The Suez Canal was an economically and strategically vital route for both Middle Eastern oil and trade with the Far East. Britain maintained a military presence in Egypt to protect the canal under the terms of a treaty signed in 1936.
However, Egyptian nationalists resented the British presence in their country. As early as 1945, riots had broken out and the first British soldier was killed there.
Withdrawing from the cities, British forces concentrated in the area immediately adjacent to the canal, known as ‘the Canal Zone’.
Then, in October 1951, the Egyptian government increased pressure on the British and repealed the 1936 treaty.
Between 1950 and 1956, violence escalated: 54 servicemen were killed and many others injured. An operation to disarm the police in Ismailia in January 1952 resulted in the deaths of 40 Egyptian paramilitaries, and the death and wounding of several British soldiers.
The 2nd and 3rd Battalions of The Parachute Regiment had cordoned off the town, while the 1st Battalion of the Lancashire Fusiliers stormed the Bureau Sanitaire on 25 January.
‘In January 1952 we were told we were going to Ismailia. Word had come through from Special Branch that… it was the police who were sniping at us. So we were going down to the Bureau Sanitaire, which the police were occupying. As we were going in the lad aside of me, he just went “ooh” and down he went. So I looked and all his side was out and he was dead… He was a new draft, he came over to Egypt and I think he’d done about six weeks’ intensive training in the desert and then he copped it. A nice lad. I don’t know what he was hit with, but we were told afterwards that the police were using dum-dum bullets so that would rip up rather then just going in.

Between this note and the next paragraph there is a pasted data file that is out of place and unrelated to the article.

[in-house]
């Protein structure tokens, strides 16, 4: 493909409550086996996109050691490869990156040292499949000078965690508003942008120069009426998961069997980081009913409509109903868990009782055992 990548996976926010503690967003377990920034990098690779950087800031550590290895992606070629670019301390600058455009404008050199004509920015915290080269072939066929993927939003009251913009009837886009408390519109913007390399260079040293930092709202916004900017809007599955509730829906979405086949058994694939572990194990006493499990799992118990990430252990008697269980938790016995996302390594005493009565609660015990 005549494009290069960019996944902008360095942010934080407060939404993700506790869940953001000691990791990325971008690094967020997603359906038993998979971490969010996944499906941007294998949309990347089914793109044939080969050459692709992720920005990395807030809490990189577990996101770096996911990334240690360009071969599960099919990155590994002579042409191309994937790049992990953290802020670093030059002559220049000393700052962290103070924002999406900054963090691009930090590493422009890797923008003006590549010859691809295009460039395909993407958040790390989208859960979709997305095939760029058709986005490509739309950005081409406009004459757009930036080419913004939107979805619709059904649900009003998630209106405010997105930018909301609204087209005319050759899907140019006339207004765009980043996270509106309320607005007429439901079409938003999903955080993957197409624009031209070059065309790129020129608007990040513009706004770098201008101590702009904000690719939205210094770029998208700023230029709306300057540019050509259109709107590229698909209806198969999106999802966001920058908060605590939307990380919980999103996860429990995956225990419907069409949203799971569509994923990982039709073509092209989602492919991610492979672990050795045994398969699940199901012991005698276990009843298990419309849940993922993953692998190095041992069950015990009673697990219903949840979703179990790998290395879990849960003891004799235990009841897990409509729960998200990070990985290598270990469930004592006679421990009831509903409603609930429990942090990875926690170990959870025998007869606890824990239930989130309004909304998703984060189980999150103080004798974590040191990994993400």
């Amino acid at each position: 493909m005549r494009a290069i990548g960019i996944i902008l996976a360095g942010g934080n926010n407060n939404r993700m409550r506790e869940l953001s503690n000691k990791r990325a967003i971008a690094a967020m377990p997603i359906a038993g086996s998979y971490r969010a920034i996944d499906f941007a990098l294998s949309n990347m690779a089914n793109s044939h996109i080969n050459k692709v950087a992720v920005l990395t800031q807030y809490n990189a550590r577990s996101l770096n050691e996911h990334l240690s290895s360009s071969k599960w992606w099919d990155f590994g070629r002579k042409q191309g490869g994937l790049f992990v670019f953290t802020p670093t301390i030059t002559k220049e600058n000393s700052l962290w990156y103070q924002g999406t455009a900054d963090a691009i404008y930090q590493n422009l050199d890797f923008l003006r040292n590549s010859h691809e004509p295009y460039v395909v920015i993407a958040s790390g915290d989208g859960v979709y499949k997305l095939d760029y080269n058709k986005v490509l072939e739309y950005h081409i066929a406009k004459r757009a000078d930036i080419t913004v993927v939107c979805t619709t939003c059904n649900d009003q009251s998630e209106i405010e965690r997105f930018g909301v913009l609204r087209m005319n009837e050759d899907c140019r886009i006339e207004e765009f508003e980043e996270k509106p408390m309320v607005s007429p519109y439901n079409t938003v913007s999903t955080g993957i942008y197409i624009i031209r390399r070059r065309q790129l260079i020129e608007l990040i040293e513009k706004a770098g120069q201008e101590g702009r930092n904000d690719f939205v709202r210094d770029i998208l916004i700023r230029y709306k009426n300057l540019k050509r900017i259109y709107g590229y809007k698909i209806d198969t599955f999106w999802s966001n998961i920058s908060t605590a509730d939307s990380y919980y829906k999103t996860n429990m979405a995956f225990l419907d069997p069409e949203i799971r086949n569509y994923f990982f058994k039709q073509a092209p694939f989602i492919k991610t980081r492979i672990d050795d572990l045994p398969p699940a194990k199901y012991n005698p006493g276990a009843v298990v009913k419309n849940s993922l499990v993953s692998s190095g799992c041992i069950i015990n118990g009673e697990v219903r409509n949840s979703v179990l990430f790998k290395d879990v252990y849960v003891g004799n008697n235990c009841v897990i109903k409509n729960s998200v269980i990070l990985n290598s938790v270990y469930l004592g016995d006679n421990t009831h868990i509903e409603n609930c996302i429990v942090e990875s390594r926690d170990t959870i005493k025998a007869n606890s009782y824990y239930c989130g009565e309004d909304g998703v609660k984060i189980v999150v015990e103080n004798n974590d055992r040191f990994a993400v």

‘I think the best way to explain how I felt was in a daze really, it was something I just can’t pinpoint how I felt, but I know I was shi*ting myself, I was frightened. I think anybody that says that they weren’t is telling lies. The old soldiers knew what it was about, but I was bewildered.’
Private Eric Pearson, Canal Zone, 1951-52
By 1954, the garrison in the Canal Zone numbered 70,000 troops. This was difficult to supply without the support of the Egyptian government.
In April 1954, Colonel Gamal Abdel Nasser became the leader of Egypt. He was one of a group of Egyptian Army officers who had overthrown King Farouk in 1952, and had a strong nationalistic vision.
Negotiations began and an agreement was reached on 19 October 1954 ending the British occupation. Britain was given 20 months to withdraw.
This agreement led to a reduction in tension. British troops were able to leave the Canal Zone and move about more freely.
The first troops departed in May 1955. The last British unit to leave was 2nd Battalion The Grenadier Guards, which departed Port Said on 24 March 1956.
Suez was an unpopular posting for both regular soldiers and National Servicemen. The climate was regarded as unhealthy, disease was common, accommodation poor and the local population overwhelmingly hostile.
‘It really was an open sewer - it was pretty filthy. If anybody fell in the Sweetwater Canal… they had to have the full treatment for rabies, injections in the tummy and everything. It was the early days of anti-mosquito spraying of their breeding grounds in canals, swamps etc and all the waters around were being constantly sprayed by the public health people. So nobody got the traditional malaria. But there was a lot of ‘gippy tummy’ [diarrhoea] - that was a fairly constant thing.’
Second Lieutenant Kenneth Baker, Canal Zone, 1953-54
In June 2003, following a campaign by ex-servicemen and women and their relatives, the British prime minister Tony Blair announced the award of a Suez Canal Zone Clasp to the General Service Medal.
This was for anyone who had served in the Canal Zone for a minimum of 30 consecutive days between 1951 and 1954.